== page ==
One will scarcely die for a righteous person— though perhaps for a good person one would dare even to die— but God shows his love for us in that while we were still sinners, Christ died for us. (Romans 5:7-8)
For God so loved the world, that he gave his only Son, that whoever believes in him should not perish but have eternal life. (John 3:16)
In him we have redemption through his blood, the forgiveness of our trespasses, according to the riches of his grace. (Ephesians 1:7)
The measure of God’s love for us is shown by two things. One is the degree of his sacrifice in saving us from the penalty of our sin. The other is the degree of unworthiness that we had when he saved us. We can hear the measure of his sacrifice in the words, “He gave his only son” (John 3:16). We also hear it in the word Christ. This is a name based on the Greek title Christos, or “Anointed One,” or “Messiah.” It is a term of great dignity. The Messiah was to be the King of Israel. He would conquer the Romans and bring peace and security to Israel. Thus the person whom God sent to save sinners was his own divine Son, his only Son, and the Anointed King of Israel—indeed the king of the world (Isaiah 9:6-7).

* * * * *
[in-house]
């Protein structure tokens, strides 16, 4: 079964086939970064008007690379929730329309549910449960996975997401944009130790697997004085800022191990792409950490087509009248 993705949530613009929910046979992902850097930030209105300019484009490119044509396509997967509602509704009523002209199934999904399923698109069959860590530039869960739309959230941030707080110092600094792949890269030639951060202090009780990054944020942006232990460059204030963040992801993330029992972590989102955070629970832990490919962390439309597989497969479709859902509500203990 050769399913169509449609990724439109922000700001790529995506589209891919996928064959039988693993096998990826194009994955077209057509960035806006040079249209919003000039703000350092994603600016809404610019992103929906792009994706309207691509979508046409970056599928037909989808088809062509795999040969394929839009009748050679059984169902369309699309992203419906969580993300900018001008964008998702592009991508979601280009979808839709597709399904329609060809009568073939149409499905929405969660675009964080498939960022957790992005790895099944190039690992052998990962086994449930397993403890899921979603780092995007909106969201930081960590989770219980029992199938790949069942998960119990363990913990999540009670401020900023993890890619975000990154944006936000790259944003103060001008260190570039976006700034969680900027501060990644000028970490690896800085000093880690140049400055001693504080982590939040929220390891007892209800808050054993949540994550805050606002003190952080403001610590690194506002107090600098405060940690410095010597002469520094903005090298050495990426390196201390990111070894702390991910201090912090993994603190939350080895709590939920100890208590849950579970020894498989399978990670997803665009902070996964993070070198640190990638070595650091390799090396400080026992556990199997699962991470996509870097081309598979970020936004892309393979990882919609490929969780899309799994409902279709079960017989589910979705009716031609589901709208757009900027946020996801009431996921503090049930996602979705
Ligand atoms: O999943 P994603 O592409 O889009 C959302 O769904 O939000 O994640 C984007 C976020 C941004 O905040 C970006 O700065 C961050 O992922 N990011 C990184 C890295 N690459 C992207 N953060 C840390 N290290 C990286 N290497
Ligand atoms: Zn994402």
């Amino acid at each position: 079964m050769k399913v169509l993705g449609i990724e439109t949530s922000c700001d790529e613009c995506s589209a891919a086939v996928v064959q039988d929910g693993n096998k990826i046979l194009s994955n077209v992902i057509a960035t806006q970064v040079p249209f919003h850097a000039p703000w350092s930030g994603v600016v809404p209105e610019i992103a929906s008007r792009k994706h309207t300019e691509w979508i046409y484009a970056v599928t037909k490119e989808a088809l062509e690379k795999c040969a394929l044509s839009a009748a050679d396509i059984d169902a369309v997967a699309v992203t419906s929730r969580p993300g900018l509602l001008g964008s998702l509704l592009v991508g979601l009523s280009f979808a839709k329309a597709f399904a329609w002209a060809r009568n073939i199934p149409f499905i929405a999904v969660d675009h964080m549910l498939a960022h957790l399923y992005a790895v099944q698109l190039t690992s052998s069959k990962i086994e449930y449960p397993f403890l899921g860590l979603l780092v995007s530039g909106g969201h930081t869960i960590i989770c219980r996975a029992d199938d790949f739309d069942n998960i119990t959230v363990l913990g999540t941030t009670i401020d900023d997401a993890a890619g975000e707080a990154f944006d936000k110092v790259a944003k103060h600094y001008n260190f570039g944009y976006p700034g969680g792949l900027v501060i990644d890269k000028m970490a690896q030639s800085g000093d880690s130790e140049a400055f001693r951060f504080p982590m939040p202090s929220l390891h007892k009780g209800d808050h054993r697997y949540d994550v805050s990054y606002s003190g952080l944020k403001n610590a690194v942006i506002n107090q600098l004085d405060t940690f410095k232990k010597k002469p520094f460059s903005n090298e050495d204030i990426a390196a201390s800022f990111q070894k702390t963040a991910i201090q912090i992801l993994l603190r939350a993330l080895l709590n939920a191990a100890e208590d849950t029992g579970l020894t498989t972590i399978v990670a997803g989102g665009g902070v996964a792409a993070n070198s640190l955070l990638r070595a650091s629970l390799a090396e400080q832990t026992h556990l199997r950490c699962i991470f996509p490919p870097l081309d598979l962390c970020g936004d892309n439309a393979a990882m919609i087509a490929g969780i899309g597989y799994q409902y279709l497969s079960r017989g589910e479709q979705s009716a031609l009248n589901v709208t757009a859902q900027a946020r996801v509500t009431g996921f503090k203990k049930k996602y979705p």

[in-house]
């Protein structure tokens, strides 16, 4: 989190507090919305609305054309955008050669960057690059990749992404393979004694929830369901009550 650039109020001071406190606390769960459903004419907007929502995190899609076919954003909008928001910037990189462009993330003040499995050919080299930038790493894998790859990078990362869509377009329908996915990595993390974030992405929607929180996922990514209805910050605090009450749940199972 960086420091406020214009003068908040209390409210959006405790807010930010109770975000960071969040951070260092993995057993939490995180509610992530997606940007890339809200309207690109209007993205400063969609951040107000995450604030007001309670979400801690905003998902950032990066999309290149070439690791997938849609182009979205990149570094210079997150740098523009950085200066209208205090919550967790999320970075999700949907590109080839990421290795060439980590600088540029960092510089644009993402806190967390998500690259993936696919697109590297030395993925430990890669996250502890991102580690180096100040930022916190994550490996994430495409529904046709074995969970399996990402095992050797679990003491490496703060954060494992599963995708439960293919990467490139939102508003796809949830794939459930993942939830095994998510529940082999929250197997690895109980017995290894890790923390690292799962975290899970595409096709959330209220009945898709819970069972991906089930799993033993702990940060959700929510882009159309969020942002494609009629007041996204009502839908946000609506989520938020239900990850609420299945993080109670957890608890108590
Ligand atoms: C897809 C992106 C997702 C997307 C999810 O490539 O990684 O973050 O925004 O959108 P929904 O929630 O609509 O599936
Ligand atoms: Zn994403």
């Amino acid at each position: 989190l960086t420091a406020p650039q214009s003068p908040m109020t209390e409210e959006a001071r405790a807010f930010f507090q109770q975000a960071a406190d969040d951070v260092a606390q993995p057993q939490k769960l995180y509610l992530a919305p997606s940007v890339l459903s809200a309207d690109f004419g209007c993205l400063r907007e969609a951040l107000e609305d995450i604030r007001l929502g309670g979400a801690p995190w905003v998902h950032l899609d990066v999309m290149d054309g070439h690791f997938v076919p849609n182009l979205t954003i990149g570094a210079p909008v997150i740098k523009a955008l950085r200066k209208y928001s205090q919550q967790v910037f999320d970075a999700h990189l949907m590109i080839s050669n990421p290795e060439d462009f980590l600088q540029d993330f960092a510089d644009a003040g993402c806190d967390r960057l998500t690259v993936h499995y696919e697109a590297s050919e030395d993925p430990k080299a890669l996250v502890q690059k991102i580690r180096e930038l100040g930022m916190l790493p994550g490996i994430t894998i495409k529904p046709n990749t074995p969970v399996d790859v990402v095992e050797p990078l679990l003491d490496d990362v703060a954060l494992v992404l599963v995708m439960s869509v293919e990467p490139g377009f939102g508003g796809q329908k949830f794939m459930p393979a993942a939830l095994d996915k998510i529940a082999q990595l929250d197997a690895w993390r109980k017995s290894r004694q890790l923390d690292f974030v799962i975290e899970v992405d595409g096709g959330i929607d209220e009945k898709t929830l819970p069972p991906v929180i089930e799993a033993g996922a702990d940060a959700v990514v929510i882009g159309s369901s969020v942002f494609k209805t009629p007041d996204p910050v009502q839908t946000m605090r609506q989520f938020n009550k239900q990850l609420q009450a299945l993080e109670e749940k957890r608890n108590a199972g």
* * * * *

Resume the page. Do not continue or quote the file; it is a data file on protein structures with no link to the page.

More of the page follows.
When we add to this consideration the horrific death by crucifixion that Christ endured, it becomes clear that the sacrifice the Father and the Son made was indescribably great—even infinite, when you consider the distance between the divine and the human. But God chose to make this sacrifice to save us.
The measure of his love for us increases still more when we consider our unworthiness. “Perhaps for a good person one would dare even to die—but God shows his love for us in that while we were still sinners, Christ died for us” (Romans 5:7-8). We deserved divine punishment, not divine sacrifice.
I have heard it said, “God didn’t die for frogs. So he was responding to our value as humans.” This turns grace on its head. We are worse off than frogs. They have not sinned. They have not rebelled and treated God with the contempt of being inconsequential in their lives. God did not have to die for frogs. They aren’t bad enough. We are. Our debt is so great, only a divine sacrifice could pay it.
There is only one explanation for God’s sacrifice for us. It is not us. It is “the riches of his grace” (Ephesians 1:7). It is all free. It is not a response to our worth. It is the overflow of his infinite worth. In fact, that is what divine love is in the end: a passion to enthrall undeserving sinners, at great cost, with what will make us supremely happy forever, namely, his infinite beauty.
*This is taken from John Piper’s book “The Passion of Jesus Christ,” which was later released under the name “50 Reasons Jesus Came to Die.”